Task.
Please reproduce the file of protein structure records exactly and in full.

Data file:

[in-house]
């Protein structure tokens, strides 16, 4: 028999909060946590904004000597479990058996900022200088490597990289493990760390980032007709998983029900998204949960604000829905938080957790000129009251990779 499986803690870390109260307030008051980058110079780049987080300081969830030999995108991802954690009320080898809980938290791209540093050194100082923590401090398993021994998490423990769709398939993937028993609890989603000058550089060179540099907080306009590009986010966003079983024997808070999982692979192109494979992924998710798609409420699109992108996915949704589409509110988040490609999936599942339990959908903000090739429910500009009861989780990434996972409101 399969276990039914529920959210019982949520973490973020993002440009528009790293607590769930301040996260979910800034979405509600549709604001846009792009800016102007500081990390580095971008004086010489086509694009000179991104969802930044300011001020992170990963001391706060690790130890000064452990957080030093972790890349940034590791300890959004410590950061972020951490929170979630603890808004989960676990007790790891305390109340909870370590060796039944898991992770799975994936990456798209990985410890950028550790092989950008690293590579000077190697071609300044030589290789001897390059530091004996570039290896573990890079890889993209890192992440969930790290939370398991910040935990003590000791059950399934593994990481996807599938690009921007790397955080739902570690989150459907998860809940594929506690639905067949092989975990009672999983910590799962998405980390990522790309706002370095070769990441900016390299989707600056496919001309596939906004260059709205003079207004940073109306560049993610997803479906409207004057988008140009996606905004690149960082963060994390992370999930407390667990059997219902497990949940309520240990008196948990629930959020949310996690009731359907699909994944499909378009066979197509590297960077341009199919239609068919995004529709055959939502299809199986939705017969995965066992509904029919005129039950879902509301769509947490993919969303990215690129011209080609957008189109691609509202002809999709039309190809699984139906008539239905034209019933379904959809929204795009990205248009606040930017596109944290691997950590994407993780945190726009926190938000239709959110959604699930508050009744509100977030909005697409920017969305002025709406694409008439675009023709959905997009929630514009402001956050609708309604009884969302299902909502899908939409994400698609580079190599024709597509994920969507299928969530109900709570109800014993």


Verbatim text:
[in-house]
């Protein structure tokens, strides 16, 4: 028999909060946590904004000597479990058996900022200088490597990289493990760390980032007709998983029900998204949960604000829905938080957790000129009251990779 499986803690870390109260307030008051980058110079780049987080300081969830030999995108991802954690009320080898809980938290791209540093050194100082923590401090398993021994998490423990769709398939993937028993609890989603000058550089060179540099907080306009590009986010966003079983024997808070999982692979192109494979992924998710798609409420699109992108996915949704589409509110988040490609999936599942339990959908903000090739429910500009009861989780990434996972409101 399969276990039914529920959210019982949520973490973020993002440009528009790293607590769930301040996260979910800034979405509600549709604001846009792009800016102007500081990390580095971008004086010489086509694009000179991104969802930044300011001020992170990963001391706060690790130890000064452990957080030093972790890349940034590791300890959004410590950061972020951490929170979630603890808004989960676990007790790891305390109340909870370590060796039944898991992770799975994936990456798209990985410890950028550790092989950008690293590579000077190697071609300044030589290789001897390059530091004996570039290896573990890079890889993209890192992440969930790290939370398991910040935990003590000791059950399934593994990481996807599938690009921007790397955080739902570690989150459907998860809940594929506690639905067949092989975990009672999983910590799962998405980390990522790309706002370095070769990441900016390299989707600056496919001309596939906004260059709205003079207004940073109306560049993610997803479906409207004057988008140009996606905004690149960082963060994390992370999930407390667990059997219902497990949940309520240990008196948990629930959020949310996690009731359907699909994944499909378009066979197509590297960077341009199919239609068919995004529709055959939502299809199986939705017969995965066992509904029919005129039950879902509301769509947490993919969303990215690129011209080609957008189109691609509202002809999709039309190809699984139906008539239905034209019933379904959809929204795009990205248009606040930017596109944290691997950590994407993780945190726009926190938000239709959110959604699930508050009744509100977030909005697409920017969305002025709406694409008439675009023709959905997009929630514009402001956050609708309604009884969302299902909502899908939409994400698609580079190599024709597509994920969507299928969530109900709570109800014993």